The workers’ compensation system as we know it today has not changed in ways that anyone would consider major since it was created over a century ago. Each year, states spend years trying to repair one area of the program and chip away at another. At the end of the day, one group wins and another loses, but workers rarely gain any benefits.
Few would argue against the fact that an injured worker needs and deserves protection. Assistance is necessary when someone is injured while on the job. What many don’t agree on is the roles employees and employers should play in a program that offers such protection.
Close to 25 years ago, Texas became the first state to begin moving away from the traditional form of workers’ compensation insurance. Employers who chose to not participate in a traditional plan, built and managed their own benefits program. These programs were and are clearly explained to employees and new hires. Today, nearly one-third of all employers are covered by this “Texas Option.”
Seeing the success in Texas, Oklahoma decided to build its own option in 2012. The two programs are not identical, but they each contain the same three components: employee accountability, free-market competition and medical management control. Oklahoma employers have jumped on board and, four years later, more are using the option instead of traditional insurance.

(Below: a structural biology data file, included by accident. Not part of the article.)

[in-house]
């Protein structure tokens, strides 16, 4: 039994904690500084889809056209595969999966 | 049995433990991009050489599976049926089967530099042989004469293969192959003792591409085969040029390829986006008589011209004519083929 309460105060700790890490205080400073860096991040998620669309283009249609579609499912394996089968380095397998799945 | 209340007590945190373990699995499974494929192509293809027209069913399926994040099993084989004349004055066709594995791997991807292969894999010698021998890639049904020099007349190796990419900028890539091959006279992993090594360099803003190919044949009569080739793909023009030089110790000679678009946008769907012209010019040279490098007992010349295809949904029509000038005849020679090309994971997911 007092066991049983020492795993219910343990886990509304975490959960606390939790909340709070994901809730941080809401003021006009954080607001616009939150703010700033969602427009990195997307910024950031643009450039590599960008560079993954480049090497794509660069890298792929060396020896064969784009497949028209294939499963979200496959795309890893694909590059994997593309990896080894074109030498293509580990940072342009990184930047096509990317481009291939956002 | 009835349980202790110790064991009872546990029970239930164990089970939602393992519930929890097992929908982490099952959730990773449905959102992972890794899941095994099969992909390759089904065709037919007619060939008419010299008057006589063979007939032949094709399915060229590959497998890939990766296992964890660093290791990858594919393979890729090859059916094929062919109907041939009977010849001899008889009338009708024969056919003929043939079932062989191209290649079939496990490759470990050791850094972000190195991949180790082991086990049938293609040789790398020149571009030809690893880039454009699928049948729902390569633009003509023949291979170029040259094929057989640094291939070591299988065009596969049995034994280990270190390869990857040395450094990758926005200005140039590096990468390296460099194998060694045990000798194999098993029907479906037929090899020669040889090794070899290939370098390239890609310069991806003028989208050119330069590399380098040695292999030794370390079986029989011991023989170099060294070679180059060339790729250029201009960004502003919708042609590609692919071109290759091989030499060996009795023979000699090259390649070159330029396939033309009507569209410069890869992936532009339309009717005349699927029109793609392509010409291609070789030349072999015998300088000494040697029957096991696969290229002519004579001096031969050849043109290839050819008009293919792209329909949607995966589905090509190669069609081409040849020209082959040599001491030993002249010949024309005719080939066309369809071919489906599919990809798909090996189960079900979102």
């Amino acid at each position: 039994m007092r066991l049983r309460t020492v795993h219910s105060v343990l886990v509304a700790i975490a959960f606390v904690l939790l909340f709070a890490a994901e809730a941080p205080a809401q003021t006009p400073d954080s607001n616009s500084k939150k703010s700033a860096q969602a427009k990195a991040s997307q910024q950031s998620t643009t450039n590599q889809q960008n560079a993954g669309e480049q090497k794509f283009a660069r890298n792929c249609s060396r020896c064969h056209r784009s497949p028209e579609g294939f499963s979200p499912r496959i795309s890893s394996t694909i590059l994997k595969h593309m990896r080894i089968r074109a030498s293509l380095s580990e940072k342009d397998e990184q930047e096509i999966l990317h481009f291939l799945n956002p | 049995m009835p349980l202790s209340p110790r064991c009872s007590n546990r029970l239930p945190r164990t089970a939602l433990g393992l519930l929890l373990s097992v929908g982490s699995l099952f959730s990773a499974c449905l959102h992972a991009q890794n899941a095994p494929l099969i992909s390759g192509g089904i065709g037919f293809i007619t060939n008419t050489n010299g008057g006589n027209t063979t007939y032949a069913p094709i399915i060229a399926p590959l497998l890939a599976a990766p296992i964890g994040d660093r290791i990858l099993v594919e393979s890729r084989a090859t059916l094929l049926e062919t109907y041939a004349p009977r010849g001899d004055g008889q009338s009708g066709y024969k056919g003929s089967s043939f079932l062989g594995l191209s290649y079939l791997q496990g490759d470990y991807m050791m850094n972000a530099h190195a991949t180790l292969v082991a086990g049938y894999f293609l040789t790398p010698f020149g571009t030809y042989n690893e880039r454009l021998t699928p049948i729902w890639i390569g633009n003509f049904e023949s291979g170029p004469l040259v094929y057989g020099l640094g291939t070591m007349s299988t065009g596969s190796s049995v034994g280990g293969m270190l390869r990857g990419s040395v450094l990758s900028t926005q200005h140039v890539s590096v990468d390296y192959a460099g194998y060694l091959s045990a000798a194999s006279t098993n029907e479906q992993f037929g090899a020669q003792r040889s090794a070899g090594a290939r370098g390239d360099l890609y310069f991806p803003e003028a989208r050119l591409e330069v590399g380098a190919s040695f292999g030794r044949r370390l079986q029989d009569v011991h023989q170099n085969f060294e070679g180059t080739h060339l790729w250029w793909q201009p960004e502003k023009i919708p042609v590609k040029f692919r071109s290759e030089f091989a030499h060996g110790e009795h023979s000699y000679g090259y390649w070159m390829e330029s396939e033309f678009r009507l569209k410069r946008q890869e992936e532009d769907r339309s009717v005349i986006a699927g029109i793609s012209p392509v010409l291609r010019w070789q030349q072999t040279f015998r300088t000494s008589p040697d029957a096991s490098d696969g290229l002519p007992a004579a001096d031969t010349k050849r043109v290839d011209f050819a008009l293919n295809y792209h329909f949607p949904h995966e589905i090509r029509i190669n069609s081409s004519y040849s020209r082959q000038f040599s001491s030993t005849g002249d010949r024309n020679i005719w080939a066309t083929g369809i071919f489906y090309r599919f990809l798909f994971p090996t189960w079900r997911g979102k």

Employers, Option brokers, TPAs and other service providers were quick to recognize the success of the option in Oklahoma and have formed a core group to offer programs in other states. The Association for Responsible Alternatives to Workers’ Compensation (ARAWC) is now advocating for the option in states across the nation.
The group plans to work with state employers and legislators to create state-specific Options. The group provides a model framework but will remain flexible in order to create plans that make the most sense for the employers and employees of the states it works with. This is sure to provide a very real alternative to the traditional workers’ compensation system that has only made very minor adjustments over the last 100 years, despite very major changes in the workforce.